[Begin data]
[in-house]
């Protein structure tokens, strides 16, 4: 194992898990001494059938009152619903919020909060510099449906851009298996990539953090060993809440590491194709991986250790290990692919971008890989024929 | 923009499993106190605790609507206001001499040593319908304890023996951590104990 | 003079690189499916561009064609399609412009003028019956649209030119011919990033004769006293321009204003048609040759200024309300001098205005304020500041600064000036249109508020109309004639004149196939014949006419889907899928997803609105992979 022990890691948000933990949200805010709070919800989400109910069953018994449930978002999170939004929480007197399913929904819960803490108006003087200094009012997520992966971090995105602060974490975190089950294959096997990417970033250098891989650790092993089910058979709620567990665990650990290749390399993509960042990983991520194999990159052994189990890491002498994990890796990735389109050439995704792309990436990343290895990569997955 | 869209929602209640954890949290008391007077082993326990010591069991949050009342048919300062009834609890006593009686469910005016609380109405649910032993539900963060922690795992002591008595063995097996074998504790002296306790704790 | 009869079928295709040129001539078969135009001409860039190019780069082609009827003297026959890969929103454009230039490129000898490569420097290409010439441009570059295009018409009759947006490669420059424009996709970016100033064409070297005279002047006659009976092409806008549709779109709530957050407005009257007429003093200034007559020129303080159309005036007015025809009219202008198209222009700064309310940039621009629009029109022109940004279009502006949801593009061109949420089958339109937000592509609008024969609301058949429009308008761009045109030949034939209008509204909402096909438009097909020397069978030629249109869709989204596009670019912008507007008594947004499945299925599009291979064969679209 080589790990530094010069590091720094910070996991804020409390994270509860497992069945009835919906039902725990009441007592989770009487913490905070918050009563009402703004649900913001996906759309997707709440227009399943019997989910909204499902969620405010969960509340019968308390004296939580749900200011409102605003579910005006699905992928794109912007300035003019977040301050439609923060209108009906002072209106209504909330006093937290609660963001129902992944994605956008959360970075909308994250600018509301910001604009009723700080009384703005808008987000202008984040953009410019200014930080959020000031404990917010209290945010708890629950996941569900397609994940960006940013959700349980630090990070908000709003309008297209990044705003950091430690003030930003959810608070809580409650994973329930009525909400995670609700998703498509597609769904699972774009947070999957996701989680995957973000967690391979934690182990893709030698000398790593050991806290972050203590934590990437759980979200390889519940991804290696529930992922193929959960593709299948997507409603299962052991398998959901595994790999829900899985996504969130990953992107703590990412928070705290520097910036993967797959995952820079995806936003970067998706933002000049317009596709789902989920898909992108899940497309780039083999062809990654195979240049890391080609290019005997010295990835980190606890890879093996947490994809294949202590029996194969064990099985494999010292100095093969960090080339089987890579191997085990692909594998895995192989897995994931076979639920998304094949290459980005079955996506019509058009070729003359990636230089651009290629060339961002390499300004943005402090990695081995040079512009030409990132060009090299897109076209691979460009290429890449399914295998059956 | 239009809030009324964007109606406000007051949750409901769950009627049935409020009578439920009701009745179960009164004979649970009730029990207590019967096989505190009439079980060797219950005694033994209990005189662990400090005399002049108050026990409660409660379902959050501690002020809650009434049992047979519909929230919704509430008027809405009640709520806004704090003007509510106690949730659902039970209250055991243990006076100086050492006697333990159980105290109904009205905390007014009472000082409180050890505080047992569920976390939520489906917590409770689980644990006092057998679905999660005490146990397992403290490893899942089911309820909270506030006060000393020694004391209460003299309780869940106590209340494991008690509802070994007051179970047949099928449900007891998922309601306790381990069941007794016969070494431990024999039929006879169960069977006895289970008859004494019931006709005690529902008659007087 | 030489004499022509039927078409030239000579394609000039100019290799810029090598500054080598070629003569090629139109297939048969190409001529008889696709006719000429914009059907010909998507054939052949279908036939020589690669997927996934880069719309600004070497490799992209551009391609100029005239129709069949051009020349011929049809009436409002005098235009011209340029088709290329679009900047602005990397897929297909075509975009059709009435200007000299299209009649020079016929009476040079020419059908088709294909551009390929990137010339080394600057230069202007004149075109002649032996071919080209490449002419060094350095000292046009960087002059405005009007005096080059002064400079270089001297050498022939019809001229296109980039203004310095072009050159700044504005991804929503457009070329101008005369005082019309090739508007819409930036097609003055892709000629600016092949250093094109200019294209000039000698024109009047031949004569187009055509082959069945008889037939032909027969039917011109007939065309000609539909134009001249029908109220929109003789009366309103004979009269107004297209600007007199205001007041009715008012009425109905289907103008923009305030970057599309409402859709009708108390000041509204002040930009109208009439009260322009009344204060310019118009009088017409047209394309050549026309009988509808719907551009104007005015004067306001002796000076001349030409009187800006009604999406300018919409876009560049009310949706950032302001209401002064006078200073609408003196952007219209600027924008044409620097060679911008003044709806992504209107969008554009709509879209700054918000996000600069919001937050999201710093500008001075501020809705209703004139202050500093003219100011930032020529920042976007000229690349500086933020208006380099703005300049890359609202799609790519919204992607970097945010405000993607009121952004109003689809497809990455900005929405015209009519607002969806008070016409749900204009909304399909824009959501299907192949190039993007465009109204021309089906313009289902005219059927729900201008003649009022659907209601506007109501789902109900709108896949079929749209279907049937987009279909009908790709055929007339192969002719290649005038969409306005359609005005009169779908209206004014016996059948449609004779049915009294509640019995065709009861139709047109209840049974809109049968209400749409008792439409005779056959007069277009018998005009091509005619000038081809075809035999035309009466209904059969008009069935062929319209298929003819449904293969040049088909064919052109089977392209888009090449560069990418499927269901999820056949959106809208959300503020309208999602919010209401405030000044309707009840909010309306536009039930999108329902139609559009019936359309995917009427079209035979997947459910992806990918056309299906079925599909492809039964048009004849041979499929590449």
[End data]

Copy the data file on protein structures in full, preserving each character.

[in-house]
């Protein structure tokens, strides 16, 4: 194992898990001494059938009152619903919020909060510099449906851009298996990539953090060993809440590491194709991986250790290990692919971008890989024929 | 923009499993106190605790609507206001001499040593319908304890023996951590104990 | 003079690189499916561009064609399609412009003028019956649209030119011919990033004769006293321009204003048609040759200024309300001098205005304020500041600064000036249109508020109309004639004149196939014949006419889907899928997803609105992979 022990890691948000933990949200805010709070919800989400109910069953018994449930978002999170939004929480007197399913929904819960803490108006003087200094009012997520992966971090995105602060974490975190089950294959096997990417970033250098891989650790092993089910058979709620567990665990650990290749390399993509960042990983991520194999990159052994189990890491002498994990890796990735389109050439995704792309990436990343290895990569997955 | 869209929602209640954890949290008391007077082993326990010591069991949050009342048919300062009834609890006593009686469910005016609380109405649910032993539900963060922690795992002591008595063995097996074998504790002296306790704790 | 009869079928295709040129001539078969135009001409860039190019780069082609009827003297026959890969929103454009230039490129000898490569420097290409010439441009570059295009018409009759947006490669420059424009996709970016100033064409070297005279002047006659009976092409806008549709779109709530957050407005009257007429003093200034007559020129303080159309005036007015025809009219202008198209222009700064309310940039621009629009029109022109940004279009502006949801593009061109949420089958339109937000592509609008024969609301058949429009308008761009045109030949034939209008509204909402096909438009097909020397069978030629249109869709989204596009670019912008507007008594947004499945299925599009291979064969679209 080589790990530094010069590091720094910070996991804020409390994270509860497992069945009835919906039902725990009441007592989770009487913490905070918050009563009402703004649900913001996906759309997707709440227009399943019997989910909204499902969620405010969960509340019968308390004296939580749900200011409102605003579910005006699905992928794109912007300035003019977040301050439609923060209108009906002072209106209504909330006093937290609660963001129902992944994605956008959360970075909308994250600018509301910001604009009723700080009384703005808008987000202008984040953009410019200014930080959020000031404990917010209290945010708890629950996941569900397609994940960006940013959700349980630090990070908000709003309008297209990044705003950091430690003030930003959810608070809580409650994973329930009525909400995670609700998703498509597609769904699972774009947070999957996701989680995957973000967690391979934690182990893709030698000398790593050991806290972050203590934590990437759980979200390889519940991804290696529930992922193929959960593709299948997507409603299962052991398998959901595994790999829900899985996504969130990953992107703590990412928070705290520097910036993967797959995952820079995806936003970067998706933002000049317009596709789902989920898909992108899940497309780039083999062809990654195979240049890391080609290019005997010295990835980190606890890879093996947490994809294949202590029996194969064990099985494999010292100095093969960090080339089987890579191997085990692909594998895995192989897995994931076979639920998304094949290459980005079955996506019509058009070729003359990636230089651009290629060339961002390499300004943005402090990695081995040079512009030409990132060009090299897109076209691979460009290429890449399914295998059956 | 239009809030009324964007109606406000007051949750409901769950009627049935409020009578439920009701009745179960009164004979649970009730029990207590019967096989505190009439079980060797219950005694033994209990005189662990400090005399002049108050026990409660409660379902959050501690002020809650009434049992047979519909929230919704509430008027809405009640709520806004704090003007509510106690949730659902039970209250055991243990006076100086050492006697333990159980105290109904009205905390007014009472000082409180050890505080047992569920976390939520489906917590409770689980644990006092057998679905999660005490146990397992403290490893899942089911309820909270506030006060000393020694004391209460003299309780869940106590209340494991008690509802070994007051179970047949099928449900007891998922309601306790381990069941007794016969070494431990024999039929006879169960069977006895289970008859004494019931006709005690529902008659007087 | 030489004499022509039927078409030239000579394609000039100019290799810029090598500054080598070629003569090629139109297939048969190409001529008889696709006719000429914009059907010909998507054939052949279908036939020589690669997927996934880069719309600004070497490799992209551009391609100029005239129709069949051009020349011929049809009436409002005098235009011209340029088709290329679009900047602005990397897929297909075509975009059709009435200007000299299209009649020079016929009476040079020419059908088709294909551009390929990137010339080394600057230069202007004149075109002649032996071919080209490449002419060094350095000292046009960087002059405005009007005096080059002064400079270089001297050498022939019809001229296109980039203004310095072009050159700044504005991804929503457009070329101008005369005082019309090739508007819409930036097609003055892709000629600016092949250093094109200019294209000039000698024109009047031949004569187009055509082959069945008889037939032909027969039917011109007939065309000609539909134009001249029908109220929109003789009366309103004979009269107004297209600007007199205001007041009715008012009425109905289907103008923009305030970057599309409402859709009708108390000041509204002040930009109208009439009260322009009344204060310019118009009088017409047209394309050549026309009988509808719907551009104007005015004067306001002796000076001349030409009187800006009604999406300018919409876009560049009310949706950032302001209401002064006078200073609408003196952007219209600027924008044409620097060679911008003044709806992504209107969008554009709509879209700054918000996000600069919001937050999201710093500008001075501020809705209703004139202050500093003219100011930032020529920042976007000229690349500086933020208006380099703005300049890359609202799609790519919204992607970097945010405000993607009121952004109003689809497809990455900005929405015209009519607002969806008070016409749900204009909304399909824009959501299907192949190039993007465009109204021309089906313009289902005219059927729900201008003649009022659907209601506007109501789902109900709108896949079929749209279907049937987009279909009908790709055929007339192969002719290649005038969409306005359609005005009169779908209206004014016996059948449609004779049915009294509640019995065709009861139709047109209840049974809109049968209400749409008792439409005779056959007069277009018998005009091509005619000038081809075809035999035309009466209904059969008009069935062929319209298929003819449904293969040049088909064919052109089977392209888009090449560069990418499927269901999820056949959106809208959300503020309208999602919010209401405030000044309707009840909010309306536009039930999108329902139609559009019936359309995917009427079209035979997947459910992806990918056309299906079925599909492809039964048009004849041979499929590449």